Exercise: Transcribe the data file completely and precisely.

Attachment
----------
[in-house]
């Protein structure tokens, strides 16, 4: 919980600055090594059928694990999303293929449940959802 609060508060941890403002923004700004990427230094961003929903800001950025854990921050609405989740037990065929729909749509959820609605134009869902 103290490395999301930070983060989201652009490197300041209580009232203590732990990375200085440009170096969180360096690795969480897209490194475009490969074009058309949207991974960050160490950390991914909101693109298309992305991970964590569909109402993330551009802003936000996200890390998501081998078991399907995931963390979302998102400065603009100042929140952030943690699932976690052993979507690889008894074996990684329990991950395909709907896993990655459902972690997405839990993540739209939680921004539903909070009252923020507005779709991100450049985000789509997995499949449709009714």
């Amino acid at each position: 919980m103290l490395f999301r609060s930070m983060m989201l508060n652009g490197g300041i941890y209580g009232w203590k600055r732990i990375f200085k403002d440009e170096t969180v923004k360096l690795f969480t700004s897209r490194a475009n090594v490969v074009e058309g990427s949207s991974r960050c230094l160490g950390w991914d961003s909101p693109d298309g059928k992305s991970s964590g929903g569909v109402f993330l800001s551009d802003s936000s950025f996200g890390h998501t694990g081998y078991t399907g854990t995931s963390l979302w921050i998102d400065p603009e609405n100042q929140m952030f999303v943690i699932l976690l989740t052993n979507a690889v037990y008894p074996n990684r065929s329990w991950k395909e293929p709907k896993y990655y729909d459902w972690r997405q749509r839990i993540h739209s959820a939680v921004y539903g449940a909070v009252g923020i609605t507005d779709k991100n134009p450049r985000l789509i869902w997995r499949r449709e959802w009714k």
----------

[in-house]
């Protein structure tokens, strides 16, 4: 919980600055090594059928694990999303293929449940959802 609060508060941890403002923004700004990427230094961003929903800001950025854990921050609405989740037990065929729909749509959820609605134009869902 103290490395999301930070983060989201652009490197300041209580009232203590732990990375200085440009170096969180360096690795969480897209490194475009490969074009058309949207991974960050160490950390991914909101693109298309992305991970964590569909109402993330551009802003936000996200890390998501081998078991399907995931963390979302998102400065603009100042929140952030943690699932976690052993979507690889008894074996990684329990991950395909709907896993990655459902972690997405839990993540739209939680921004539903909070009252923020507005779709991100450049985000789509997995499949449709009714």
């Amino acid at each position: 919980m103290l490395f999301r609060s930070m983060m989201l508060n652009g490197g300041i941890y209580g009232w203590k600055r732990i990375f200085k403002d440009e170096t969180v923004k360096l690795f969480t700004s897209r490194a475009n090594v490969v074009e058309g990427s949207s991974r960050c230094l160490g950390w991914d961003s909101p693109d298309g059928k992305s991970s964590g929903g569909v109402f993330l800001s551009d802003s936000s950025f996200g890390h998501t694990g081998y078991t399907g854990t995931s963390l979302w921050i998102d400065p603009e609405n100042q929140m952030f999303v943690i699932l976690l989740t052993n979507a690889v037990y008894p074996n990684r065929s329990w991950k395909e293929p709907k896993y990655y729909d459902w972690r997405q749509r839990i993540h739209s959820a939680v921004y539903g449940a909070v009252g923020i609605t507005d779709k991100n134009p450049r985000l789509i869902w997995r499949r449709e959802w009714k």